Prediction of the carcinogenic potential of human pharmaceuticals using repeated dose toxicity data and their pharmacological properties

Jan Willem van der Laan*, Wenny H.W. Buitenhuis, Laura Wagenaar, Ans E.M.F. Soffers, Eugene P. van Someren, Cyrille A.M. Krul, Ruud A. Woutersen

*Corresponding author for this work

Research output: Contribution to journalArticleAcademicpeer-review

18 Citations (Scopus)


In an exercise designed to reduce animal use, we analyzed the results of rat subchronic toxicity studies from 289 pharmaceutical compounds with the aim to predict the tumor outcome of carcinogenicity studies in this species. The results were obtained from the assessment reports available at the Medicines Evaluation Board of the Netherlands for 289 pharmaceutical compounds that had been shown to be non-genotoxic. One hundred forty-three of the 239 compounds not inducing putative preneoplastic lesions in the subchronic study did not induce tumors in the carcinogenicity study [true negatives (TNs)], whereas 96 compounds were categorized as false negatives (FNs) because tumors were observed in the carcinogenicity study. Of the remaining 50 compounds, 31 showed preneoplastic lesions in the subchronic study and tumors in the carcinogenicity study [true positives (TPs)], and 19 only showed preneoplastic lesions in subchronic studies but no tumors in the carcinogenicity study [false positives (FPs)]. In addition, we then re-assessed the prediction of the tumor outcome by integrating the pharmacological properties of these compounds. These pharmacological properties were evaluated with respect to the presence or absence of a direct or indirect proliferative action. We found support for the absence of cellular proliferation for 204 compounds (TN). For 67 compounds, the presence of cellular hyperplasia as evidence for proliferative action could be found (TP). Therefore, this approach resulted in an ability to predict non-carcinogens at a success rate of 92% and the ability to detect carcinogens at 98%. The combined evaluation of pharmacological and histopathological endpoints eventually led to only 18 unknown outcomes (17 categorized as FN and 1 as FP), thereby enhancing both the negative and positive predictivity of an evaluation based upon histopathological evaluation only. The data show the added value of a consideration of the pharmacological properties of compounds in relation to potential class effects, both in the negative and positive direction. A high negative and a high positive predictivity will both result in waiving the need for conducting 2-year rat carcinogenicity studies, if this is accepted by Regulatory Authorities, which will save large numbers of animals and reduce drug development costs and time.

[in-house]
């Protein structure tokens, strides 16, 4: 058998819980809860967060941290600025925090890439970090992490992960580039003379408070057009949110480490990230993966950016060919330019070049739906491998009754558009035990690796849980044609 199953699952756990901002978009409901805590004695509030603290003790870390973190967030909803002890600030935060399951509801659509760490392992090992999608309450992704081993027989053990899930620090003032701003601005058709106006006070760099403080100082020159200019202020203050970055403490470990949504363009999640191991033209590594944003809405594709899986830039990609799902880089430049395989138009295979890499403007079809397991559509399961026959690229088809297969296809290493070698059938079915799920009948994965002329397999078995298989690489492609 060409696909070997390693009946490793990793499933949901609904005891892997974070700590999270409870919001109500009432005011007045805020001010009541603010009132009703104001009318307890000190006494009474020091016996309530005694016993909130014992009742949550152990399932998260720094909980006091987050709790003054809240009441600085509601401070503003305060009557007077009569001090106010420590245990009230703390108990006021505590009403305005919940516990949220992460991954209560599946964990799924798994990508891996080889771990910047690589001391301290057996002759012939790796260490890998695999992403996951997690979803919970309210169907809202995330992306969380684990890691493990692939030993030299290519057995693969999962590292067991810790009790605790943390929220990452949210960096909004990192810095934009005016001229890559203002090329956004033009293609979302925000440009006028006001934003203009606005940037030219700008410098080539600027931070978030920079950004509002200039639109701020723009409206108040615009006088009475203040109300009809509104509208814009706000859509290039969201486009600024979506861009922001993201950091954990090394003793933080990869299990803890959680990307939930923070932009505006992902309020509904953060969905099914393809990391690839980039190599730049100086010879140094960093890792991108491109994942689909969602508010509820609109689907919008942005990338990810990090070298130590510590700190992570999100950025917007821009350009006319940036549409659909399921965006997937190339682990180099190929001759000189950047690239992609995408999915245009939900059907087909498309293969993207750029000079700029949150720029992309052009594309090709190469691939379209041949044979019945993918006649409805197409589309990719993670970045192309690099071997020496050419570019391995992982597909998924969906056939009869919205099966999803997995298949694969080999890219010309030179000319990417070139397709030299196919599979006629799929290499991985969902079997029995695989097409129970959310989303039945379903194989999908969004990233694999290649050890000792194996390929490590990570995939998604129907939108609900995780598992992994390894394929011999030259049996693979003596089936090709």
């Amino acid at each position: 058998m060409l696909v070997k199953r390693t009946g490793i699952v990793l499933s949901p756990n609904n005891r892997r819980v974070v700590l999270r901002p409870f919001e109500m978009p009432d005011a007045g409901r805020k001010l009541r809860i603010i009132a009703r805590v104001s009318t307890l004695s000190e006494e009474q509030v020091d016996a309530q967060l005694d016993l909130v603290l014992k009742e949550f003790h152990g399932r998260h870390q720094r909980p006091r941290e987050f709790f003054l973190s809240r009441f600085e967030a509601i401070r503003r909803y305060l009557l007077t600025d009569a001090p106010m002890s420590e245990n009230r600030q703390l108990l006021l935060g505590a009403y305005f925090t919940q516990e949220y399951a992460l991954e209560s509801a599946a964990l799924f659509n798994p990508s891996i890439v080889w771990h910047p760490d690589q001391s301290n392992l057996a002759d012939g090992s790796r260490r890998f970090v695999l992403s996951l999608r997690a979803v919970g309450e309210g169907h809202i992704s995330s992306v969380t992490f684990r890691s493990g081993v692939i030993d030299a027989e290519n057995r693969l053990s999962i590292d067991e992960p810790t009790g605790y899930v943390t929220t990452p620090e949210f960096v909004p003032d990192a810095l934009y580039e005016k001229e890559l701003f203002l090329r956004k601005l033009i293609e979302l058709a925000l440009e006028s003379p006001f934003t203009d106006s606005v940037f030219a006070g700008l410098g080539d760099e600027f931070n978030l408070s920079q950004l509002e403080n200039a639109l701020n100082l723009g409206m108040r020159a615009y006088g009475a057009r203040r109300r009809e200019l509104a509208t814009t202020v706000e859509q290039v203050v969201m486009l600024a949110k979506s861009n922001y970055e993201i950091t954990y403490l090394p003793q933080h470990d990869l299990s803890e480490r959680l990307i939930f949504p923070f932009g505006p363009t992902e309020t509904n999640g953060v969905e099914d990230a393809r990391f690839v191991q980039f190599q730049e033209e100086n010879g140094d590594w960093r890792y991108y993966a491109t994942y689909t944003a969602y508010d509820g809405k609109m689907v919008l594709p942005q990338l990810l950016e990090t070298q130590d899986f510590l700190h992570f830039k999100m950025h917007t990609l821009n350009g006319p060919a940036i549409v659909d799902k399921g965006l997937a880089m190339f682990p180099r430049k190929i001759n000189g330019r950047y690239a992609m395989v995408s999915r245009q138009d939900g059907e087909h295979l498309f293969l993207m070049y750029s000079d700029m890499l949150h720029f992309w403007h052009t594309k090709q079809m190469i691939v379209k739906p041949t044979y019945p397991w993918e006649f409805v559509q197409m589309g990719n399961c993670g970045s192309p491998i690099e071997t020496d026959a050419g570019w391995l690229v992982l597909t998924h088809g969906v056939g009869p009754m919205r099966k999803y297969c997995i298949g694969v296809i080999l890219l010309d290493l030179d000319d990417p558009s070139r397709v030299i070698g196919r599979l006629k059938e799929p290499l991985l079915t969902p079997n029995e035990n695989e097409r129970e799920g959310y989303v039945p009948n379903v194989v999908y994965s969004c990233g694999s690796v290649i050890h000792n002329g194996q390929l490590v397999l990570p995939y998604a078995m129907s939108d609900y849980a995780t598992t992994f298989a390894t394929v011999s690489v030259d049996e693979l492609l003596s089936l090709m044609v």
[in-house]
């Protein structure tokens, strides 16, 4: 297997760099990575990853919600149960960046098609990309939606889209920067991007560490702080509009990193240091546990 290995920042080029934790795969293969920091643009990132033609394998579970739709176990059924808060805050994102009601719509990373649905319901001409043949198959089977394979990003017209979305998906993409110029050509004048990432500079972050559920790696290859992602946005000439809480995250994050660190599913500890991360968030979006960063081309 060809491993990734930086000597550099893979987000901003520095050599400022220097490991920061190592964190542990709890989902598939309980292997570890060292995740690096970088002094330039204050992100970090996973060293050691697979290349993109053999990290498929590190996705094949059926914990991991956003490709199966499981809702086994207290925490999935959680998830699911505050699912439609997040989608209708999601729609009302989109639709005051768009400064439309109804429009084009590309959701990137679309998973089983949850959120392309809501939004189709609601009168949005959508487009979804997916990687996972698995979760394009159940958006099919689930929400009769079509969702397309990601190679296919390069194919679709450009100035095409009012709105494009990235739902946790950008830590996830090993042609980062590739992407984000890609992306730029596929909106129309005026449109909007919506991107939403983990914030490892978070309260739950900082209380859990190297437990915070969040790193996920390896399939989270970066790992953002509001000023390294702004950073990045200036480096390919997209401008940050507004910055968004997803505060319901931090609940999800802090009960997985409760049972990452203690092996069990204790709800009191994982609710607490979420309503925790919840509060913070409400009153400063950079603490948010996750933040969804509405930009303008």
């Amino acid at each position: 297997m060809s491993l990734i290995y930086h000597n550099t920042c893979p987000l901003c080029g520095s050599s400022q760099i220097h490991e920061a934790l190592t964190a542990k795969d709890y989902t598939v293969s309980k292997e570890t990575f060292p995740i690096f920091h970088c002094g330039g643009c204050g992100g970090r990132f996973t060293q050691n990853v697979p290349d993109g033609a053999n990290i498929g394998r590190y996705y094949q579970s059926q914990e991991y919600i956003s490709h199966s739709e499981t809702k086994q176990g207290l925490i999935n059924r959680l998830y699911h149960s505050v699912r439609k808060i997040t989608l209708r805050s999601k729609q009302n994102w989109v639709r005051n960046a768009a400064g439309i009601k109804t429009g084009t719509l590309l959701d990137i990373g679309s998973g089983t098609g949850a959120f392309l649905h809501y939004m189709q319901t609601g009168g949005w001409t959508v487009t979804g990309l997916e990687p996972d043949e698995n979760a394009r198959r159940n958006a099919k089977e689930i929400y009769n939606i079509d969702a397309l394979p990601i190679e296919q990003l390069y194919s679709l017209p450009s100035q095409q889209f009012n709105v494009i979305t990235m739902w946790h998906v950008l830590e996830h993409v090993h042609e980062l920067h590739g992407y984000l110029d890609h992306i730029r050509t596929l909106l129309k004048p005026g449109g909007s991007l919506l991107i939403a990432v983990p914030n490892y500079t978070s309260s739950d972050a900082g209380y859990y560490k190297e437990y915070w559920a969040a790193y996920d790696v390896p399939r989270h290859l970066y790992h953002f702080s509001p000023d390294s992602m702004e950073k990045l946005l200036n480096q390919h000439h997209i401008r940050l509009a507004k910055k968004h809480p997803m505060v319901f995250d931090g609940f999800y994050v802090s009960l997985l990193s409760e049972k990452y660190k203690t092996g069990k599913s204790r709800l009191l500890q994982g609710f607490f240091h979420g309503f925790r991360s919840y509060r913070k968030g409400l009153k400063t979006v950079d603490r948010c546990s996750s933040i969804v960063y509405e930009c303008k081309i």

Original languageEnglish
Article number45
JournalFrontiers in Medicine
Publication statusPublished - 14 Oct 2016


  • Carcinogenicity
  • Histopathology
  • Human pharmaceuticals
  • Pharmacology
  • Predictivity


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